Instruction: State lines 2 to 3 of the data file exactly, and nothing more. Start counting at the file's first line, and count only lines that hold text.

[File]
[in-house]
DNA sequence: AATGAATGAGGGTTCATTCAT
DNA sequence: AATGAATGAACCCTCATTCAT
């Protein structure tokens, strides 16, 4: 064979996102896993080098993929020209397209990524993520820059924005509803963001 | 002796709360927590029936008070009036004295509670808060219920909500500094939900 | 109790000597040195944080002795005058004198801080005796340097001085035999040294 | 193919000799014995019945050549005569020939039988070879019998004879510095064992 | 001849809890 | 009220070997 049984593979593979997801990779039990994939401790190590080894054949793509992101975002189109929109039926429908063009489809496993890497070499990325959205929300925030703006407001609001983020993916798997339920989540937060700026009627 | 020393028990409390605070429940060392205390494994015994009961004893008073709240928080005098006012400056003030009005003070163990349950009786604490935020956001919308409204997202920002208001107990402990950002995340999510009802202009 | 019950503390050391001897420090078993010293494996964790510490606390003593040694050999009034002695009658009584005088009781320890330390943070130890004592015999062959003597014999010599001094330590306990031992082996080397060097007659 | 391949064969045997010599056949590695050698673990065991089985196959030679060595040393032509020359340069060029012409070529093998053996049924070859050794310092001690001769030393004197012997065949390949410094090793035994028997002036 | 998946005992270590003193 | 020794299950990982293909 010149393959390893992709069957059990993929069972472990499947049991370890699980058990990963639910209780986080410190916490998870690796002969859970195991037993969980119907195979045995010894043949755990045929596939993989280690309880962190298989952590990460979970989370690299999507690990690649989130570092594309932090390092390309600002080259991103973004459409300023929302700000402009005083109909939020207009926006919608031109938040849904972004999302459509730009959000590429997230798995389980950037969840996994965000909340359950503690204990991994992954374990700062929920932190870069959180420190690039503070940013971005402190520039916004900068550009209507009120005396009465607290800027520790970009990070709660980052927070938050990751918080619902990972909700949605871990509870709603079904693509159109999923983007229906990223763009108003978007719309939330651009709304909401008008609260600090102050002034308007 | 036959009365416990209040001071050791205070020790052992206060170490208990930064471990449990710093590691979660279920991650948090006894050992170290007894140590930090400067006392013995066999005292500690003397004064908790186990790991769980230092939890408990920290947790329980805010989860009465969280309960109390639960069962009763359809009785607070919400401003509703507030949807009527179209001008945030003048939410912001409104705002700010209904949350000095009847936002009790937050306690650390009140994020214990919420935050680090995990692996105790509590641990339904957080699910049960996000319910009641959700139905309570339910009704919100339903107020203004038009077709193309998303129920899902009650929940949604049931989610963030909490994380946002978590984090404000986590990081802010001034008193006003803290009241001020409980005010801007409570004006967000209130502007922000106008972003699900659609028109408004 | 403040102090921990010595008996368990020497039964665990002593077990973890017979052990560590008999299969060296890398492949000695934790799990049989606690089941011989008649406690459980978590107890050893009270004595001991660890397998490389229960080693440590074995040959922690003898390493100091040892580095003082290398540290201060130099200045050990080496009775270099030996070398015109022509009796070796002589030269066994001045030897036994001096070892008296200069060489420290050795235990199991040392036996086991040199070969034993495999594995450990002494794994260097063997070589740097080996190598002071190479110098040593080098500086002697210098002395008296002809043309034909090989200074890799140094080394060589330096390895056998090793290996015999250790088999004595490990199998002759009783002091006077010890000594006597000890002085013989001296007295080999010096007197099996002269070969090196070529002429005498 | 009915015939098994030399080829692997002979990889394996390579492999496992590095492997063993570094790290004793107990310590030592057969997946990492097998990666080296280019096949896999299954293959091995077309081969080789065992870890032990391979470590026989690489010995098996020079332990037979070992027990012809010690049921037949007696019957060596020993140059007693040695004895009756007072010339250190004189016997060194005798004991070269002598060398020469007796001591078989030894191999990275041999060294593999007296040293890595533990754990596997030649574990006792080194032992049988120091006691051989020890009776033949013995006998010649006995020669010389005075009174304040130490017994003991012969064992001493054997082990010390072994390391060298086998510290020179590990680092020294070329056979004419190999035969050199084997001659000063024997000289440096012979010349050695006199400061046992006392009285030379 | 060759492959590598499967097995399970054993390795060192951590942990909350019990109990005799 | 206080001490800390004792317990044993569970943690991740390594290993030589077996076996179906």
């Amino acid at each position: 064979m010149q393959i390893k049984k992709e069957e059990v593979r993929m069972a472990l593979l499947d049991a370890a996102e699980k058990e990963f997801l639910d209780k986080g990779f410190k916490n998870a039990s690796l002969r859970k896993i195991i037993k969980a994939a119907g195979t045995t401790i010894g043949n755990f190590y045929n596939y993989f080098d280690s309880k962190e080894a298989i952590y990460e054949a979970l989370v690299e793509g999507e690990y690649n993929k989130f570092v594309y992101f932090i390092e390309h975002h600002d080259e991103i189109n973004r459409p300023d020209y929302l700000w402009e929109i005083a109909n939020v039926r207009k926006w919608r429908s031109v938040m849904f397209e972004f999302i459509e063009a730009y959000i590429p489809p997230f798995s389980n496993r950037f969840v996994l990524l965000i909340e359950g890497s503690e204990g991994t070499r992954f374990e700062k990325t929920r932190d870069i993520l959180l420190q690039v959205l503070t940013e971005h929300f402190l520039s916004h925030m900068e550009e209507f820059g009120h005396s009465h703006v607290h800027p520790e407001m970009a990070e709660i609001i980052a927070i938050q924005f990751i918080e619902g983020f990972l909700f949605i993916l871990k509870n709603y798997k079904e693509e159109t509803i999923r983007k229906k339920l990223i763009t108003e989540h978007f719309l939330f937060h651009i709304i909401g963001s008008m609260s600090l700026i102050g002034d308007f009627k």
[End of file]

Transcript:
DNA sequence: AATGAATGAGGGTTCATTCAT
DNA sequence: AATGAATGAACCCTCATTCAT